Here the imagery is slightly more comical, as Plath calls to mind an overripe piece of fruit meandering down the street on leg-like vines. The two images, of an elephant and a ponderous house, contained in the second line of Metaphors both refer to form. The second reason this is an appropriate metaphor is the yeast. She is bound for an unknown destination and unable to stop. The question is: Is this a disembodied hand? The last line, line 40, hammers home the message of the matrimonial market. The second reason this is an appropriate metaphor is the yeast.
As Sylvia Plath herself explained: 'In this poem. Here is a hand To fill it and willing To bring teacups and roll away headaches And do whatever you tell it. Will you marry it, marry it, marry it. But Plath personifies them in order to establish a deep bond with them. On close examination, it implies that Plath was at least somewhat ambivalent about giving birth. In spite of the fact that he was a very strict father, that was a real tragedy for Sylvia. Stanza 8 The climax to the poem has the speaker in a slightly desperate mode.
In the final metaphor of the piece on the last line line 9 , Plath describes a feeling of helplessness. Now your head, excuse me, is empty. We make new stock from the salt. Domestically this woman, doll, wife, has all the skills. Come here, sweetie, out of the closet. You have an eye, it's an image. I love how this poem puts the reader in the position of the applicant in an interview; we are being forcefully interrogated by the speaker and the tone is extremely arresting.
End rhyme in this quote gives the suit an even more exciting and catchy appeal. I think that it is a really effective poem, and I love the way it is addressed to the reader. The Applicant, a free verse poem, has 8 stanzas, 40 lines in total, each stanza being a quintain 5 lines. The women is shown to us as a bit of a robot. My boy, it's your last resort.
I have the ticket for that. Context: This part of the poem explanation is absolutely indispensable to the construction of its meaning. Marriage, therefore, is portrayed as an absurdly narrow existence perpetrated by weak men and obliviously tolerant women within cultural paradigms. In this respect she is one wit the applicant who likewise has no voice. So my opinion is that unlike many famous poems, this one is a weak attempt to put a sub-standard opinion across. Come here, sweetie, out of the closet. Before that she sealed the door between herself and the children with wet towels and left a note to her neighbor.
Again, the fruit is a metaphor for her unborn child. I think that the poem is well written and not only sows how women were expected to act to be the perfect wife but at the same time illustrates the pressure men were under to get the perfect woman to be seen as an upstanding man in society. Or is he a kind of misfit? I think that the poem is well written and not only sows how women were expected to act to be the perfect wife but at the same time illustrates the pressure men were under to get the perfect woman to be seen as an upstanding man in society. Plath also calls marriage the mans last resort, implying the impotence or incompleteness for which the woman would be able to compensate. The enjambment now ends and the reader has to pause at each end line which, with the addition of more punctuation, slows things down. First, are you our sort of a person? This metaphor is particularly apt for a couple of reasons. Conclusion Notice that by the poem's final line, the repeated question, 'Will you marry it, marry it, marry it', although still seemingly phrased as a question, no longer has a question mark at the end.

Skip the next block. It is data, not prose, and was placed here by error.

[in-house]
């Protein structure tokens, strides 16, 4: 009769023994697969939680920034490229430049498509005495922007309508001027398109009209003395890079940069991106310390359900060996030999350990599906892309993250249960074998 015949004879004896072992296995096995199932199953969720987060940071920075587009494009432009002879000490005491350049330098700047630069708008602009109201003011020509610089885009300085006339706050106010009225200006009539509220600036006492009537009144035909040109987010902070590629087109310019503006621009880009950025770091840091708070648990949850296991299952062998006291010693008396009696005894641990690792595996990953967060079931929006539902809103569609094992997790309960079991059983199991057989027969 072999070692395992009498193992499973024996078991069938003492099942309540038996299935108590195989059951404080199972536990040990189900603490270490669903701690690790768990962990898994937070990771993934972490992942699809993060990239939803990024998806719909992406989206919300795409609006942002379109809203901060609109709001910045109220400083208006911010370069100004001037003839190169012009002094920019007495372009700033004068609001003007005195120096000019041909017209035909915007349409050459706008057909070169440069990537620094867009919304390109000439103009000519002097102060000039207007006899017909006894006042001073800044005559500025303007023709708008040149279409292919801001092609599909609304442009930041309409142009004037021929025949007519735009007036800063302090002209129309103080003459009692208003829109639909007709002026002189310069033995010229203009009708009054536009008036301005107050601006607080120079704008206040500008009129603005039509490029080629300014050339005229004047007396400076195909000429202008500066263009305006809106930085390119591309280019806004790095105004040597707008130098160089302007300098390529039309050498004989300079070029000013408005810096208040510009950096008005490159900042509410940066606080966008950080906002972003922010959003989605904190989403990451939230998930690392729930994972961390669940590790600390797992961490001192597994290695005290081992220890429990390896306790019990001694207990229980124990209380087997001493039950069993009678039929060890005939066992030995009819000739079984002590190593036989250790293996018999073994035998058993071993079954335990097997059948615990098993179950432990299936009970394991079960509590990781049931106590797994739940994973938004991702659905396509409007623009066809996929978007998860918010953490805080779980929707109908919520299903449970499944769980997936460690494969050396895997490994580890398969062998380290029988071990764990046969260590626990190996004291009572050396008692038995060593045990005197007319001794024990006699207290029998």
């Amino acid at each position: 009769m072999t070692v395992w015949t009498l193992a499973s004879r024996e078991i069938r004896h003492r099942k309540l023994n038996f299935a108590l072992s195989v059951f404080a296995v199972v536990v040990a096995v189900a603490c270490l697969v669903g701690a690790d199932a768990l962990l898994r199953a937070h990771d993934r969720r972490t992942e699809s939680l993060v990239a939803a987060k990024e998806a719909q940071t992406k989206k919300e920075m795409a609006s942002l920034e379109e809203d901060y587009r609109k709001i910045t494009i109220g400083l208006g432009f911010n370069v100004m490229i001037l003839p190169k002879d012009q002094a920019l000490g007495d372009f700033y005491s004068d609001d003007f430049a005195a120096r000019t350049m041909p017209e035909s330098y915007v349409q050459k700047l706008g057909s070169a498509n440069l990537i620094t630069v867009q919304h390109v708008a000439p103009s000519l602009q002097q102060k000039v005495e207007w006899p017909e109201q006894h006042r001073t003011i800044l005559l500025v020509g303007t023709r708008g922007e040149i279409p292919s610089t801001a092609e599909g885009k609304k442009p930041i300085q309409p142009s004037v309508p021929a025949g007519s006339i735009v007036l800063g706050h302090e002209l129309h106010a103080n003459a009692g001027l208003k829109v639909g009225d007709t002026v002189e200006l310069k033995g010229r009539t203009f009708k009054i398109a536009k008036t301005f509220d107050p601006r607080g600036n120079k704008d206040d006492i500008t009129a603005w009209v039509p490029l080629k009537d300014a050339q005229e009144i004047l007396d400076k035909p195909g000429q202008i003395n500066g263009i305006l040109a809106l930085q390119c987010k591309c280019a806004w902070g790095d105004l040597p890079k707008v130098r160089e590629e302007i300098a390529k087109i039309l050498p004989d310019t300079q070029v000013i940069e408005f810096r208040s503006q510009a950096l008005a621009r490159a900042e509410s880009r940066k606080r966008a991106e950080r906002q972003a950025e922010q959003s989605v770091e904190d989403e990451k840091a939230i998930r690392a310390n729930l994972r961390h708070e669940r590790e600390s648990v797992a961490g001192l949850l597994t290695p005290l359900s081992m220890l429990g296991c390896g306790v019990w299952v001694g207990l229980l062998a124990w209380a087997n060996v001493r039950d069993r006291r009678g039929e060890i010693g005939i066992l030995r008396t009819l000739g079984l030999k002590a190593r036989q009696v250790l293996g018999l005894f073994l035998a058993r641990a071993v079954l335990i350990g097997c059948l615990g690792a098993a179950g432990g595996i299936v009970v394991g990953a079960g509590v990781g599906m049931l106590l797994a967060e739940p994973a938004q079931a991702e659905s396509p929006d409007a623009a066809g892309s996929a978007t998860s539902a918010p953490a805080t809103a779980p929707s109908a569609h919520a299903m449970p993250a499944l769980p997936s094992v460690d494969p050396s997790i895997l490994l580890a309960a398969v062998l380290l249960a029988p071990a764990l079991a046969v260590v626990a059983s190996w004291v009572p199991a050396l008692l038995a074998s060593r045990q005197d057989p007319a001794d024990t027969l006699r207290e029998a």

In 1957 Sylvia went back to Massachusetts where she met a poet Ann Sexton they both studied with Robert Lowell. Plath chose not to reveal herself as the author: she published the book under the pseudonym Victoria Lucas. Structure While this poem is written in free verse, it is nonetheless highly structured. The poet was known, in part, for being beautiful, after all. Naked as paper to start But in twenty-five years she'll be silver, In fifty, gold.
There was a lack of stability and an abundance of senseless destruction. Naked as paper to start But in twenty-five years she'll be silver, In fifty, gold. Today, most people in America have a light weight, easy to use credit card that is a very tempting spending tool. Will you marry it, marry it, marry it. In other words, they have to be rigid, stoic, invincible, and must keep up this guise even unto the day they die. The swollen belly becomes an oversized melon, with slender, twig like legs holding up the added baby weight. The feminist movement in the nineteen sixties inspired much of Sylvia Plaths disgust at womens oppression and how they are victims in a male-dominant society.
It is waterproof, shatterproof, proof Against fire and bombs through the roof. The two images, of an elephant and a ponderous house, contained in the second line of Metaphors both refer to form. Will you marry it, marry it, marry it. Telling a man that he needs someone to do things that he could do himself can also be degrading. This perspective was later challenged by feminist critics, but remains a frequent understanding of her work.
As the title implies, it consists of a list of several seemingly unconnected metaphors. Heroic actors in the media, who never seem to die no matter how much trouble they face, have been looked up to as the ideal man. Stanza 5 The applicant, the male, is naked, just like Adam in the old testament. Now your head, excuse me, is empty. To her it has become a practical rather than emotional bond; it has entered the realm of an applicant rather than a partner or spouse. The allusion to pregnancy is more obvious here pregnant woman could reasonably be said to house her child, after all.